India Eyeing Phased Roll Out of Central Bank Digital Currency

Introduction of such currencies will help in bringing down the usage of cash in the economy, Deputy Governor T. Rabi Sankar said.

India Eyeing Phased Roll Out of Central Bank Digital Currency
Police officers stand guard at the Reserve Bank of India building in Mumbai, India. (Photographer: Kanishka Sonthalia/Bloomberg)

The Reserve Bank of India is considering a “phased introduction” of a central bank digital currency as it will need legal changes to be made in the nation’s foreign-exchange rules and information-technology laws, Deputy Governor T. Rabi Sankar said.

Delivering a speech to outline the RBI’s plans on Thursday, Sankar said policymakers were considering running pilot programs for the proposed central bank digital currency. Its introduction will protect people from the volatility of private virtual currencies, he said.

“Central banks have increased their attention on digital currencies,” in recent years, Sankar said, adding that the introduction of such currencies -- which will be backed by the sovereign -- will help in bringing down the usage of cash in the economy, while minimizing the damage to the public from the usage of private currencies.

Sankar’s speech comes just days after the European Central Bank took a major step toward a digital euro approving an “investigation phase” that could ultimately lead to a virtual currency being implemented around the middle of the decade. The next stage will last 24 months and aims to address key issues on design and distribution, the ECB said.

Most major central banks trail China where trials of a digital currency have started in several cities. Eastern Caribbean islands that share a central bank, including Grenada and St. Kitts and Nevis, have already launched their own versions. The U.S. Federal Reserve and the Bank of England are looking into the possibilities for their economies.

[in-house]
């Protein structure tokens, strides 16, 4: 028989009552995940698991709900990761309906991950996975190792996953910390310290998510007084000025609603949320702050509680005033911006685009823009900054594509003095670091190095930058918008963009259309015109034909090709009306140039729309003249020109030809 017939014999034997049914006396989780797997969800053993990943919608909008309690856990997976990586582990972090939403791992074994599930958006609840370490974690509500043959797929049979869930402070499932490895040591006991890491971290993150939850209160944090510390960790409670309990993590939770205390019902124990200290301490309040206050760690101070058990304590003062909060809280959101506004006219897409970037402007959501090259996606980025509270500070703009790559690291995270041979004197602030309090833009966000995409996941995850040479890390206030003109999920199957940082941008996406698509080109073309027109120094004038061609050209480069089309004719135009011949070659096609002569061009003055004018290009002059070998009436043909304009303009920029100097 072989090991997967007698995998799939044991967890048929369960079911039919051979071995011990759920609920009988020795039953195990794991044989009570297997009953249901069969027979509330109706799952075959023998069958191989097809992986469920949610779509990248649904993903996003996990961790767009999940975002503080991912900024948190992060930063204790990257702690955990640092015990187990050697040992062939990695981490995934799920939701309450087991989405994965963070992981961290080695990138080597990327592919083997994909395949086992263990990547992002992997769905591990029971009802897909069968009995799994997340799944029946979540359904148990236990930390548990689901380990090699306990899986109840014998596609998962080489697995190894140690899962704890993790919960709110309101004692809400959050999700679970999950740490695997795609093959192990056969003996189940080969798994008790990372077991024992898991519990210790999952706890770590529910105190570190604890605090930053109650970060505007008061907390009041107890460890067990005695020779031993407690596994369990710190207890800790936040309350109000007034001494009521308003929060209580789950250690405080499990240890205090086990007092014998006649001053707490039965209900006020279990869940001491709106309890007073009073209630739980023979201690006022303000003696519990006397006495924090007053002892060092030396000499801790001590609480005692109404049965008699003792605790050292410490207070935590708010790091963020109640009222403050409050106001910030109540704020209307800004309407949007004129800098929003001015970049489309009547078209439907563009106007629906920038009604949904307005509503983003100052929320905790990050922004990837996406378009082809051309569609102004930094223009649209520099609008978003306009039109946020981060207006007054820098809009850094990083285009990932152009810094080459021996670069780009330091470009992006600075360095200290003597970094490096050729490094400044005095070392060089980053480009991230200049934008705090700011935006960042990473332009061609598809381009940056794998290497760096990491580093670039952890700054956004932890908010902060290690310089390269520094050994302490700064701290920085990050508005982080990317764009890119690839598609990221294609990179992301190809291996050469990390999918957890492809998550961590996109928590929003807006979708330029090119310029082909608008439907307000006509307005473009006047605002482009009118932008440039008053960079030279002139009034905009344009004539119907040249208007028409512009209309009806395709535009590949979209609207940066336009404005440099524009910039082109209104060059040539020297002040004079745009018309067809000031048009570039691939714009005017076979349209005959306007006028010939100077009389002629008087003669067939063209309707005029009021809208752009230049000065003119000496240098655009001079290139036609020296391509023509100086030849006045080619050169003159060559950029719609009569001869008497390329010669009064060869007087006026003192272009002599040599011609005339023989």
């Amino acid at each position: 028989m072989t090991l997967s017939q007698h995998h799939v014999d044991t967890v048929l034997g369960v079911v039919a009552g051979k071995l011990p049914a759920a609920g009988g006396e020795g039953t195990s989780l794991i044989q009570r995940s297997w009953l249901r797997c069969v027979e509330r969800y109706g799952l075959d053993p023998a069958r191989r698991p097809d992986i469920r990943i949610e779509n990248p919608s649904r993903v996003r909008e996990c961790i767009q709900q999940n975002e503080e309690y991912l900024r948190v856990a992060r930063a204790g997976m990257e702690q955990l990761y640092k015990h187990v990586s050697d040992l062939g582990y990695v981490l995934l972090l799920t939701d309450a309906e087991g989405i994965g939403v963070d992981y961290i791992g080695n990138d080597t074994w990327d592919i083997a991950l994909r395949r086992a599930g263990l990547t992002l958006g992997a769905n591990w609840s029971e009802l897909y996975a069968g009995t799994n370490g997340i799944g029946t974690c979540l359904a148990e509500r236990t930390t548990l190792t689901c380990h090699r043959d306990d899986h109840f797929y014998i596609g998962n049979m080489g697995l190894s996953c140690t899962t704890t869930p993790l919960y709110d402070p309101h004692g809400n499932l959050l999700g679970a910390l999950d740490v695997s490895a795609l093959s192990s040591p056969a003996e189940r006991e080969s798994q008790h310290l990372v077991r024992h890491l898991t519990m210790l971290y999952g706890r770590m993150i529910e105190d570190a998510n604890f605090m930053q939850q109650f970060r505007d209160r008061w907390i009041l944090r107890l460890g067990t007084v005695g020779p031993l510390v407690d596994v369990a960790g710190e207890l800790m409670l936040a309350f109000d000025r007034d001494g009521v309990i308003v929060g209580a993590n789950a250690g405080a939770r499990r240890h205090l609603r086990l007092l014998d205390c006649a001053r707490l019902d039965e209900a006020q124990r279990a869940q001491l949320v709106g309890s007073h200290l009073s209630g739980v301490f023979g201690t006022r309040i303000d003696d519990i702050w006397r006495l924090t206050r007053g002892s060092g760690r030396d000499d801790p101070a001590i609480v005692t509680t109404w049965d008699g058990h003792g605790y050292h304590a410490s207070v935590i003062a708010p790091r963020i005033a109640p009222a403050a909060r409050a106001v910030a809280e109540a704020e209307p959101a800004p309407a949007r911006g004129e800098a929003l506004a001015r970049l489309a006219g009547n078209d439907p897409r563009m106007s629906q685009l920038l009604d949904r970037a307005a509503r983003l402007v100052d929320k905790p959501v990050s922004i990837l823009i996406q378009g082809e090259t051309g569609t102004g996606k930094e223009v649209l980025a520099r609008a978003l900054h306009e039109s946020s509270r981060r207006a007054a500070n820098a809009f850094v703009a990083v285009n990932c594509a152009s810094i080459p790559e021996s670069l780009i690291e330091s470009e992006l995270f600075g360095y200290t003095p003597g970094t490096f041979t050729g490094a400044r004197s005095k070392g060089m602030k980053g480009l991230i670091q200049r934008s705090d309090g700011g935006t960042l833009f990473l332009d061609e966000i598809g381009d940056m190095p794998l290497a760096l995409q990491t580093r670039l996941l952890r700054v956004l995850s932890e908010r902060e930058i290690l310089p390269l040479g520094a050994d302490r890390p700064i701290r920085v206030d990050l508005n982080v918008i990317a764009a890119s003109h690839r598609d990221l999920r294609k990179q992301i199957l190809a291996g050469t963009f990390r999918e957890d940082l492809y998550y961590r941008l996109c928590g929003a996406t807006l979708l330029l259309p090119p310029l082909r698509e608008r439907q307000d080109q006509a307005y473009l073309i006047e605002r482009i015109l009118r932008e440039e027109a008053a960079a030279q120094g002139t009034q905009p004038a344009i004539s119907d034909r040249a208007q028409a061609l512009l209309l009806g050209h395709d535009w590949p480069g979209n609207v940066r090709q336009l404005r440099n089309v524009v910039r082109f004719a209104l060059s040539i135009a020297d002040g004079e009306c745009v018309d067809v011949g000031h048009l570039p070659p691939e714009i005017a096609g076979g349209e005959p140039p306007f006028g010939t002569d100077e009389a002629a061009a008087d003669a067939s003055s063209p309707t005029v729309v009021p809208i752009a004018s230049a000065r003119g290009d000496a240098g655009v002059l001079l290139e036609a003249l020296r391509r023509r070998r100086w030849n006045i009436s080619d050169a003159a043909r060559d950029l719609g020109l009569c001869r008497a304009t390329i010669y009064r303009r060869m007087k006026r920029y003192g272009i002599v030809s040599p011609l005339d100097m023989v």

Earlier this year, in its annual Report on Currency and Finance, the RBI said central bank-backed digital currencies could be designed to promote non-anonymity of monetary transactions and financial inclusion by direct transfers.

Interest-bearing digital fiat can also increase the economy’s response to changes in the policy rate, the RBI report said. In emerging markets, facing large scale-capital inflows, such a currency can act as an instrument of sterilization, alleviating the constraint that a finite stock of government securities in the central bank’s balance sheet poses, the report said.

On the downside, the RBI report said that since central bank digital currencies provide anonymity, they may have implications for cross-border transactions. To curb this, appropriate safeguards would need to be laid down under existing anti-money laundering and financial-terrorism laws.

Sankar said countries with partially convertible currencies could come under pressure and the banking system witness a flight of deposits, if central bank-backed digital currencies are introduced.

The RBI has expressed concern about cryptocurrencies on a number of occasions, citing issues such as money laundering and terrorism financing. The regulator banned banks and other regulated entities from supporting crypto transactions about three years ago, but the Supreme Court overruled that ban last year.

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